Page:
What is permaculture, and why is it the new buzzword when we think of sustainability? Permaculture means ‘permanent agiculture’ or ‘permanent culture’. Permaculture is a way of designing your environment for sustainability. This may mean growing your own food, mulching and composting, using alternative energy sources and natural building materials.
There are three ethics of permaculture: Earthcare, People Care, and Fair Share. Care for the earth, care for and feed the people, and practice an equitable share of resources. Create abundance and share it. Avoid poisonous substances and relationships. Regenerate the soil. Reduce, reuse and recycle everything. Create no waste. Be aware of the wealth of resources around us. Have gratitude.
Permaculture is how our ancestors lived for centuries in their farms and villages, crafted their own tools, and grew their own food. It is working with nature to cultivate plants, animals and people on the land and to create beneficial relationships among them.
The word permaculture was coined by Australian Bill Mollison in the 1970’s after he had worked with the ideas for a few years. In 1959, Bill Mollison was observing marsupials in the Tasmanian rainforests. He observed such richness in life-sustaining plants, animals and ecosystems, that he was inspired to write in his journal,’ I believe we could build systems that would function as well as this one does.’ He had observed systems that were totally self sustaining, with no outside inputs, much as we see in any natural forest anywhere. No one brings water, seeds, soil or fertilizer. This happens in the oceans too, and has developed over the millennia to be self-supporting and incredibly diverse.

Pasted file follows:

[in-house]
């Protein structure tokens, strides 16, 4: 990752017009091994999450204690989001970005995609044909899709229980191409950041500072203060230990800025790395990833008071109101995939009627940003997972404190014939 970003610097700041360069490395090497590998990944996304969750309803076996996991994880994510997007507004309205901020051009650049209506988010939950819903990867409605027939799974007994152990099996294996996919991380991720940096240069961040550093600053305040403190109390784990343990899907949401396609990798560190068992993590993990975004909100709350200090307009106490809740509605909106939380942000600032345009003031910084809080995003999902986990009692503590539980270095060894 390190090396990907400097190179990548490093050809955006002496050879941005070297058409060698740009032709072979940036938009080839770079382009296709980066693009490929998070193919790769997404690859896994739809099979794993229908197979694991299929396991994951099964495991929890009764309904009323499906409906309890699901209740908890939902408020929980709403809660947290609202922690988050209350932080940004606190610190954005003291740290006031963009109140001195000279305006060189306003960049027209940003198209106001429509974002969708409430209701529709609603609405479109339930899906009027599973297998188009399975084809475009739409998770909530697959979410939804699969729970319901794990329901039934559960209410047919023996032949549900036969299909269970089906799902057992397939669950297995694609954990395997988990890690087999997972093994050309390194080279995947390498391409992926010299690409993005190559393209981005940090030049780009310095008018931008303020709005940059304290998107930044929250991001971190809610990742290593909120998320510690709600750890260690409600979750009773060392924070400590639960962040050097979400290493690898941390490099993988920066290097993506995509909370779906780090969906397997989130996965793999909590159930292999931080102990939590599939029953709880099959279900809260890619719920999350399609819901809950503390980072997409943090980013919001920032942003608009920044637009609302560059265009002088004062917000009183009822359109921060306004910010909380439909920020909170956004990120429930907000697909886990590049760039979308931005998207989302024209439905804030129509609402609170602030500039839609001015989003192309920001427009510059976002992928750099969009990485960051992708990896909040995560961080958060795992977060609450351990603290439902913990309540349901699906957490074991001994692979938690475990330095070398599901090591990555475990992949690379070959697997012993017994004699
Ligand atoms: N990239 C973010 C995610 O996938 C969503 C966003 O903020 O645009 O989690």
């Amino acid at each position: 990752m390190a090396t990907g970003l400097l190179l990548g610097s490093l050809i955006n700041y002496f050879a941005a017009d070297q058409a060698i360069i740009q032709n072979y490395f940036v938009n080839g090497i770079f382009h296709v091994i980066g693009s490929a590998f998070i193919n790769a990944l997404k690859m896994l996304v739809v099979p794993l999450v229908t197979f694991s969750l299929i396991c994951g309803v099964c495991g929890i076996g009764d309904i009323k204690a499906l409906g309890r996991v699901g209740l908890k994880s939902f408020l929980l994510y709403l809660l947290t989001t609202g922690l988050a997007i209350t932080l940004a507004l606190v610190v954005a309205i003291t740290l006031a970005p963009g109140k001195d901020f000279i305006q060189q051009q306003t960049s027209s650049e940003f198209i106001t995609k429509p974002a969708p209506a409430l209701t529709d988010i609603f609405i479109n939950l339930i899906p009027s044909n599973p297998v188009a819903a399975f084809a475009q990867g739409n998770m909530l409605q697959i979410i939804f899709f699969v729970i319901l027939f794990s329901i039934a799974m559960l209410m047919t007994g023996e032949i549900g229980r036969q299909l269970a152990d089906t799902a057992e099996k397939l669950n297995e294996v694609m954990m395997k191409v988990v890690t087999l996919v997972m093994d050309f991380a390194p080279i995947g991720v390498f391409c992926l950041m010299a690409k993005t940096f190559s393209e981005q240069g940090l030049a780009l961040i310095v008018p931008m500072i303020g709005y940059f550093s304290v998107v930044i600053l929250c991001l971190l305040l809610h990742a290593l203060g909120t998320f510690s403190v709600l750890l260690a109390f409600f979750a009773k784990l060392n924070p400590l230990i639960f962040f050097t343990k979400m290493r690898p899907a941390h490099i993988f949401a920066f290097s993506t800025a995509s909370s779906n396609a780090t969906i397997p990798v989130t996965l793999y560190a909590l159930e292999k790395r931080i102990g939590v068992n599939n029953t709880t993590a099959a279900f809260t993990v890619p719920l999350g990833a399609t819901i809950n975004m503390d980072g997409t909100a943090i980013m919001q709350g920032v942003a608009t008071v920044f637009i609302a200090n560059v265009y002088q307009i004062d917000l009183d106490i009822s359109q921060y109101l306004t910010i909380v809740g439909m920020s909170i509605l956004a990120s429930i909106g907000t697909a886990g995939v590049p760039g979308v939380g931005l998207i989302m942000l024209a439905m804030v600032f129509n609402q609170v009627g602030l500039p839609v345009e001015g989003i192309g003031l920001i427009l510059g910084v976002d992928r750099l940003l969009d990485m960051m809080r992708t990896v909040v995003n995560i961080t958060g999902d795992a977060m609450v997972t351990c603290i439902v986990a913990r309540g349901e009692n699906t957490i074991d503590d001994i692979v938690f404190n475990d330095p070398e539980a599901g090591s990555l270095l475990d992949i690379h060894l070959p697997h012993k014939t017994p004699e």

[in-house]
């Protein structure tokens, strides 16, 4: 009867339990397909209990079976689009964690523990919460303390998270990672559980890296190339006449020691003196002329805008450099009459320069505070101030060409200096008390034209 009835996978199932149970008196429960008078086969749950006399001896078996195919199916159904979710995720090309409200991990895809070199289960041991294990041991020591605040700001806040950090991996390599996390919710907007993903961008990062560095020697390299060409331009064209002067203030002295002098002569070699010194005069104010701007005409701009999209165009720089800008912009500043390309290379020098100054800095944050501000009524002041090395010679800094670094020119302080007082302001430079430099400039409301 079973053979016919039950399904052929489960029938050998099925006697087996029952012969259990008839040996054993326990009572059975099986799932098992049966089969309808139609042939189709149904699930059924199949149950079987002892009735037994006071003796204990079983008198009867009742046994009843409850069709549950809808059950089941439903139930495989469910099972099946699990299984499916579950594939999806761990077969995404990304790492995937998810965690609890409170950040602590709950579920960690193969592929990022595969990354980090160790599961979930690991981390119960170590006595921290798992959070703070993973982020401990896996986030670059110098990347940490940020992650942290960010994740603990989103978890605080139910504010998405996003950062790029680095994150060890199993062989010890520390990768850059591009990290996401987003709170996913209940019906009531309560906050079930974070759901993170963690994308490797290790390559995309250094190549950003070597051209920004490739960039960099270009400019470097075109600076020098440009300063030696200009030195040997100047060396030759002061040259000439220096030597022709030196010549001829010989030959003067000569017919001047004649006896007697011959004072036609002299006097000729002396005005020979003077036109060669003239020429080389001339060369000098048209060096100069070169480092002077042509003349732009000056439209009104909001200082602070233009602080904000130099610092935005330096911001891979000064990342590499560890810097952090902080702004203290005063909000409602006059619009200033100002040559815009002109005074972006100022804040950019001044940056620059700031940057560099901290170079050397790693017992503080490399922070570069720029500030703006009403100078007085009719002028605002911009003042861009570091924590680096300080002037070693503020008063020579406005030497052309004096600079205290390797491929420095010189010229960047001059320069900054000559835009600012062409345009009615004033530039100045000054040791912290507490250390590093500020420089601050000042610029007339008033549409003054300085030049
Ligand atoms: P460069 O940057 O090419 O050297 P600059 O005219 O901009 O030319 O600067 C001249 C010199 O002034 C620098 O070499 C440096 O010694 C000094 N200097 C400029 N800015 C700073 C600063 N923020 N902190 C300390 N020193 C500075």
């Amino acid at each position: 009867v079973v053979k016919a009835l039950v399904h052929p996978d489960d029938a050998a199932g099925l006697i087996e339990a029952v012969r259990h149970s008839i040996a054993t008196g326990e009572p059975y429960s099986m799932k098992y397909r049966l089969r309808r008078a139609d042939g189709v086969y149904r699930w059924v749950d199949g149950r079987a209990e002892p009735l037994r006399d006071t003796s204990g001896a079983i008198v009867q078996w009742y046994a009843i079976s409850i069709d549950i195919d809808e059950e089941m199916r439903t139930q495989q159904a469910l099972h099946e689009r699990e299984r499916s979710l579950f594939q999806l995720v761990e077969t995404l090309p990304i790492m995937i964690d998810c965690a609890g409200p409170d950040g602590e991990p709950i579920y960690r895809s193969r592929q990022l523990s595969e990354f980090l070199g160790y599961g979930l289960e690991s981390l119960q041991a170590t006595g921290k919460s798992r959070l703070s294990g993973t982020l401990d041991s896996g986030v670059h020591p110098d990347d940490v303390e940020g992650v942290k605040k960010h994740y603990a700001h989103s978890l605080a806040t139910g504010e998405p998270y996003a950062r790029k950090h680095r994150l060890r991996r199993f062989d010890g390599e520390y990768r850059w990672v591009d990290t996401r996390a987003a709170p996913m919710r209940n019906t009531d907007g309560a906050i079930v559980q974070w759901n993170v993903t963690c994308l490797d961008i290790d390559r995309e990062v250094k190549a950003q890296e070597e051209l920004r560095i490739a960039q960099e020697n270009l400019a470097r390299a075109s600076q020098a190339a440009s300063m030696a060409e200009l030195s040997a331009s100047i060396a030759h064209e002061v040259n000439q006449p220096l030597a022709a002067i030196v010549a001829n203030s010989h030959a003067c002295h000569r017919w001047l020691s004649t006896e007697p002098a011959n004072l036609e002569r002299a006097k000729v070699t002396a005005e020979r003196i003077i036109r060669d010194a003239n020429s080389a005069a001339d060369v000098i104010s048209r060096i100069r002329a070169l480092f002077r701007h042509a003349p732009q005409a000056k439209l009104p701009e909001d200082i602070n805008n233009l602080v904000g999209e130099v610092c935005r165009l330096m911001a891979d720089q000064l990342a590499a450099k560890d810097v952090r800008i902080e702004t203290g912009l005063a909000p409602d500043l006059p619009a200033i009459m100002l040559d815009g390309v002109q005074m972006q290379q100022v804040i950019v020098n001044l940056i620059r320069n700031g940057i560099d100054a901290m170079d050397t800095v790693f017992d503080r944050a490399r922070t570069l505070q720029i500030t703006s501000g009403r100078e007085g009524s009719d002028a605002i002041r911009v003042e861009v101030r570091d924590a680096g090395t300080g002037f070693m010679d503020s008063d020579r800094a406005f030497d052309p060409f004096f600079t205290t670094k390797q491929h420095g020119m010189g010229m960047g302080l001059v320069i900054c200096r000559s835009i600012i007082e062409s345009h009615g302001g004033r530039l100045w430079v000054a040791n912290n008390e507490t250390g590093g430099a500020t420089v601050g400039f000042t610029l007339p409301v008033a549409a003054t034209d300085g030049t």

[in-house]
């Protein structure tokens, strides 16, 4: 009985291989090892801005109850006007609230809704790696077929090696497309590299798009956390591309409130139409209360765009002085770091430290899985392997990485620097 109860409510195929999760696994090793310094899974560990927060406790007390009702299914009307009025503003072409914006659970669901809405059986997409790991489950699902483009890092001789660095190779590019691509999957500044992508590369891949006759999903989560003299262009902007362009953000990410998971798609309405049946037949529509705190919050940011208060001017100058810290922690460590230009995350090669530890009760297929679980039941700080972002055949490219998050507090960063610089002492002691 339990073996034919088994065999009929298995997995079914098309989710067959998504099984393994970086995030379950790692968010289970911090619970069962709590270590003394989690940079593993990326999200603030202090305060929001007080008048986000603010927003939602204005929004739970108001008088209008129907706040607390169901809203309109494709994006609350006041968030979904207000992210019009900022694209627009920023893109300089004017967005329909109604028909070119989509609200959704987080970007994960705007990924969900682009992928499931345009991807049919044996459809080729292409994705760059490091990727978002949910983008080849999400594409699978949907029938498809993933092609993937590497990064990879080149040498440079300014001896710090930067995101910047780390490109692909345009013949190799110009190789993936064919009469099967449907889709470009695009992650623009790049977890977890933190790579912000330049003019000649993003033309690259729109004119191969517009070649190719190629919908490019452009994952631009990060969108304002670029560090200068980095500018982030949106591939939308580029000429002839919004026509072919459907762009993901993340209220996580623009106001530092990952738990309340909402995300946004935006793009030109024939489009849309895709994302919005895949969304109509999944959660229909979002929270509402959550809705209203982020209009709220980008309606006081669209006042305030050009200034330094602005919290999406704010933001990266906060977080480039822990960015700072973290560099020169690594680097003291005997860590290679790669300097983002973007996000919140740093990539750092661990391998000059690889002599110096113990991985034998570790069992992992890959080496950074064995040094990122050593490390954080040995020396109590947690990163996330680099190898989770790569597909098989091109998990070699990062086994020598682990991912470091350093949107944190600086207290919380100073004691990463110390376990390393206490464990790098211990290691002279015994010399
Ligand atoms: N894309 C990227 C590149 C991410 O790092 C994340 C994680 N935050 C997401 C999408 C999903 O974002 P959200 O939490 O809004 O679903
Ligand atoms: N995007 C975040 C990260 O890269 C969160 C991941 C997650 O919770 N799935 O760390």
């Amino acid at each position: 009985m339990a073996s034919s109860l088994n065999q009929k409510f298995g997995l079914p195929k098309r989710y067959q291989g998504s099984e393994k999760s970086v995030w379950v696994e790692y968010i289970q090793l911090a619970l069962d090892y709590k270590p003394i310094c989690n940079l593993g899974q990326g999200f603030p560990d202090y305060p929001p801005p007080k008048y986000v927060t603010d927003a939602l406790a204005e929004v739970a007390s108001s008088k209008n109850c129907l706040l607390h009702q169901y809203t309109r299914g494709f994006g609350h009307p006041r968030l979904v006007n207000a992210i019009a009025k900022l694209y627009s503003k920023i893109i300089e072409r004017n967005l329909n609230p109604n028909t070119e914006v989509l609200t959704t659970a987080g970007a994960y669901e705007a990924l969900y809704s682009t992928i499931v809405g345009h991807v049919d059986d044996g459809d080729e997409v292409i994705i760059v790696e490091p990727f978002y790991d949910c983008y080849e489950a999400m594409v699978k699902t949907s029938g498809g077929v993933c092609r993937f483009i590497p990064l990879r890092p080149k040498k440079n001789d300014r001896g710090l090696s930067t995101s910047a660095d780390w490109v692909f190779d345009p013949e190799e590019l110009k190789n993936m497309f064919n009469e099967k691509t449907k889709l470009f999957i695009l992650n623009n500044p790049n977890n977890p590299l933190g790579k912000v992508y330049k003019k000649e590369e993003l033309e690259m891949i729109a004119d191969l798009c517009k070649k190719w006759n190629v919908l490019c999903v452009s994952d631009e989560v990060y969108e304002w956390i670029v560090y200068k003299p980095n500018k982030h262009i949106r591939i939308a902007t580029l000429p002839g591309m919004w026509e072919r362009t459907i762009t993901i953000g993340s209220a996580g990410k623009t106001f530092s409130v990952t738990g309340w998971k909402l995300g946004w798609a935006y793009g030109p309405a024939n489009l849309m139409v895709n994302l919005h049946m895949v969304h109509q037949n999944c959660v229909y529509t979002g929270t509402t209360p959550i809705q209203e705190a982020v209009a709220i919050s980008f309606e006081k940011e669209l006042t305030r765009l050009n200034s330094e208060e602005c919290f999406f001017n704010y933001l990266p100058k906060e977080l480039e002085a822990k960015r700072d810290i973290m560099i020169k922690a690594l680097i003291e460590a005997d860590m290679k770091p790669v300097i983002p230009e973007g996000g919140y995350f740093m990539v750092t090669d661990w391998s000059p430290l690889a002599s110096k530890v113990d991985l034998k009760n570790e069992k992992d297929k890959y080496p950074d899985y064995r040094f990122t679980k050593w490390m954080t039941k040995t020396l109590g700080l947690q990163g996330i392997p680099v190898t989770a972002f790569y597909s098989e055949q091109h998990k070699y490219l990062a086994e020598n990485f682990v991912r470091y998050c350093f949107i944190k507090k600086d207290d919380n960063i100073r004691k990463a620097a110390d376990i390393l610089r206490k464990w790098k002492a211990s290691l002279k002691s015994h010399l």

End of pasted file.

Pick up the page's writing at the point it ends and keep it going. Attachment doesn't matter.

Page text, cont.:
Bill Mollison teamed up with David Holmgren and they began designing environments to be ecologically sound, productive of food, and sustainable in water and nutrients, without adding fossil fuels. This was the beginning of permacultural design, which thoughtfully observes and plans for diversity and productivity over the long term.
Mollison and Holmgren began articulating the principles that would enable the creation of farms and gardens that could imitate nature and be as self-sufficient as any rainforest that has stood for millennia, providing for all its plant and animal inhabitants without outside input. This is no mean task, and we will be hard pressed to be totally successful. But we can make many changes small and large to go in that direction. Some of the principles are:
Observe - Look at the garden in all seasons, and make long and thoughtful observations, rather than hurried and thoughtless actions.
Connect- Make connections between many elements of your design.
Catch and Store Energy
Multiple Functions – have many functions for each element in the garden
Start small, start somewhere -start at your back door and move outward
Turn problems into solutions
Learn from your mistakes. In this climate, after the hard winter frosts and heavy snow, we get to start again each spring!